A Norwegian cruise ship is banned from sailing to Russia’s Franz Josef Land

Hurtigruten's MS Spitsbergen was abruptly forced to cancel plans to sail to the Russian Arctic archipelago via Murmansk.

By Thomas Nilsen, The Independent Barents Observer - August 20, 2019
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The Hurtigruten ship MS Spitsbergen is seen in Molde, Norway in 2016/ The ship had been scheduled to sail to Franz Josef Land in Russia’s Arctic this month before permission was withdrawn. (IsalovAuk / CC BY-SA 4.0 via Wikimedia Commons)

Two-hundred fifty passengers will no longer get to Franz Josef Land in the Russian Arctic as originally planned, after Hurtigruten was forced to cancel a sailing there just two weeks before the first voyage when Russian authorities denied permission.

Anne Marit Bjørnflaten, Hurtigruten’s head of communication, says the cruise line is “very surprised” by Russian authorities denying the expedition cruise ship MS Spitsbergen permission to sail to Franz Josef Land.

“Despite the fact that MS Spitsbergen meets the requirements of the Polar Code, and has permissions to sail in these areas of the Arctic, Russian authorities in the last minute unexpectedly denied us,” Bjørnflaten told the Barents Observer.

Hurtigruten has been told there will be Russian military exercise activities in the area at the time of the planned voyages.

The newspaper Klassekampen first reported about the ban.

Compensation will be offered to passengers who bought tickets, starting at €5,600 per person, for the voyage.

The decision comes as a blow to Norwegian and Russian regional authorities that for years have promoted and facilitated Hurtigruten’s efforts to start sailing to northern Russia.

MS Spitsbergen is purpose built to sail explorer-style tours to Arctic waters and has previously been to Svalbard, Greenland and Arctic Canada.

A map shows the intended voyage of the MS Spitsbergen from Norway to Franz Josef Land via Murmansk. (Hurtigruten)

Hurtigruten would have been the third non-Russian cruise liner to sail to Franz Josef Land, the archipelago consisting of 191 islands stretching from 80 to 82 degrees North. Surrounded by icy waters most of the year, Franz Josef Land in the northeastern Barents Sea is even further north than Svalbard in the Norwegian Arctic.

Unlike Poseidon Expeditions, which sails voyages from Longyearbyen on Svalbard to Franz Josef Land, was Hurtigruten supposed to sail via Murmansk on the Kola Peninsula before heading north.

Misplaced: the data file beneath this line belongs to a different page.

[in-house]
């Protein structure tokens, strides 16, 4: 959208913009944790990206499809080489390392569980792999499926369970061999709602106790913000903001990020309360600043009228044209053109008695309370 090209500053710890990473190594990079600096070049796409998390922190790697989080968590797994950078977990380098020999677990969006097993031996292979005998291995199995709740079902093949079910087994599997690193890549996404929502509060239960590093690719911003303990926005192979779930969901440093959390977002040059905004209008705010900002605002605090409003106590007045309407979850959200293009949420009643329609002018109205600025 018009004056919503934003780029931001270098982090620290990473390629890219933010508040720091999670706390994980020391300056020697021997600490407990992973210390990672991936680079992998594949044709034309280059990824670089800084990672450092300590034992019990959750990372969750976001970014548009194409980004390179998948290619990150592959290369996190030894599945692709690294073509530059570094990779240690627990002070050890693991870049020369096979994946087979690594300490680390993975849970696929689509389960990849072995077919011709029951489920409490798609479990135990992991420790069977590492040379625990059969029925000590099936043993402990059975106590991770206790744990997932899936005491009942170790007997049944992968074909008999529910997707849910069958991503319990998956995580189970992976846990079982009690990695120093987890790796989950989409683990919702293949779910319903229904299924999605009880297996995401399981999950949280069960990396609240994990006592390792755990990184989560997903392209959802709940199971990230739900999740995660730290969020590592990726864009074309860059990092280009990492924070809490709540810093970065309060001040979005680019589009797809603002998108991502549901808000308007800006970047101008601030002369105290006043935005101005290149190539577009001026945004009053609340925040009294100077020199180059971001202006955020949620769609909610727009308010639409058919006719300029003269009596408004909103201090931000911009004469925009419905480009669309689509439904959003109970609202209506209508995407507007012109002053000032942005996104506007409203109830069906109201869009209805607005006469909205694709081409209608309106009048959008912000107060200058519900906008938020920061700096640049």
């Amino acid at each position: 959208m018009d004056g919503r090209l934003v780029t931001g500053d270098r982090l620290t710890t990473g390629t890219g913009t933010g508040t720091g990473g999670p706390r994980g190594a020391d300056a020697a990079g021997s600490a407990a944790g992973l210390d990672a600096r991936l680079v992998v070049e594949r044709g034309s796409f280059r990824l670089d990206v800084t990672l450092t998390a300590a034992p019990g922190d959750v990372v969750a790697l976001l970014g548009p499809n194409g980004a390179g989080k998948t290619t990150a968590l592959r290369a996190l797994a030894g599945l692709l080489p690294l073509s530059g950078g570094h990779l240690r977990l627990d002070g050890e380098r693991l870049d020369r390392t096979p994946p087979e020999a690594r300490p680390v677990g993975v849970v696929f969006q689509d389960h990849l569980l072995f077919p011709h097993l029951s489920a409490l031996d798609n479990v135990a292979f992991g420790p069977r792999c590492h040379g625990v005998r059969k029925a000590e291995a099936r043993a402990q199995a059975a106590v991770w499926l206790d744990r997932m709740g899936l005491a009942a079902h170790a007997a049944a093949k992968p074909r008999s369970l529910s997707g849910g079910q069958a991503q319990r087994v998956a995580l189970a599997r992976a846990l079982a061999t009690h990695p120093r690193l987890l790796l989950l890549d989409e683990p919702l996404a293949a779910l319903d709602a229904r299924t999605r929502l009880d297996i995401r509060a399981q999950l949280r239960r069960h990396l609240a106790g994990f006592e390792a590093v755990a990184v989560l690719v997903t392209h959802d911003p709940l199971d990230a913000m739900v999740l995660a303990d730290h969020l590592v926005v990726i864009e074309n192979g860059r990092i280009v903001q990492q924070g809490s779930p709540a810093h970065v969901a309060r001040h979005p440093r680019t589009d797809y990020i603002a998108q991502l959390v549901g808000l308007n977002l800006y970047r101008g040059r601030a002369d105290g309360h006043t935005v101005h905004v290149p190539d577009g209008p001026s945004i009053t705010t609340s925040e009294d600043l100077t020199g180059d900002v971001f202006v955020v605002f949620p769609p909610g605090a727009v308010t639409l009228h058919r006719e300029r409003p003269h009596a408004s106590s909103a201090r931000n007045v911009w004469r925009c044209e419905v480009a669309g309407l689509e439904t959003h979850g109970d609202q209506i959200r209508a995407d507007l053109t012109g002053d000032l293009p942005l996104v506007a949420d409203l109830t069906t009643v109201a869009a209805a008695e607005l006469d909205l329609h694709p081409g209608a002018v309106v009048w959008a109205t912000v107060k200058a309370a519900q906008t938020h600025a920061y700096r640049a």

Poseidon Expeditions was founded by Nikolai Saveliev, a Russian businessman who started offering North Pole and Arctic cruises in 1998. Saveliev was previously working for the Russian Ministry of Economy followed by several years in Russia’s Federal Maritime and River Transport Agency. Poseidon Expeditions has its headquarters at Cyprus.

Another foreign cruise ship, the Silver Explorer is currently en route along the Northern Sea Route as reported by the Barents Observer last week. The ship is scheduled to arrive to Franz Josef Land during the very last days of August.

That is at the same time as Hurtigruten’s first voyage was supposed to sail.

Tsentr-2019 exercise

Russia has this week conducted exercises in the sea outside Northern Norway with a powerful flotilla of about 30 navy ships and many aircraft flying out from the Kola Peninsula en route outside Norwegian air space.

In September, Russian military kicks off the large-scale strategic command staff exercise Tsentr-2019. The exercise will take place along the Northern Sea Route and will likely involve the re-established Arctic military bases, including the one on Aleksandra Island on Franz Josef Land.

A goal with Tsentr-2019 is to demonstrate Russia’s denial capabilities in the Arctic and its improved manoeuvrability in icy waters. Several navy ships have already left their homeport in Severomorsk en route to Arctic archipelagos and destinations along the Northern Sea Route.

Last year’s large-scale exercise Vostok-2018 involved about 300,000 soldiers and personnel and it is expected a similar size this autumn.

Hurtigruten is today the largest cruise liner operating the Arctic with expedition vessels sailing the waters off Svalbard, Greenland and Iceland in addition to year-around daily voyages along the coast of northern Norway all the way to Kirkenes near the Russian border.

“We continue dialogue with Russian authorities in regards to future sailings,” Bjørnflaten says.

Hurtigruten has itineraries for two similar voyages to Franz Josef Land via Murmansk in August and September 2020.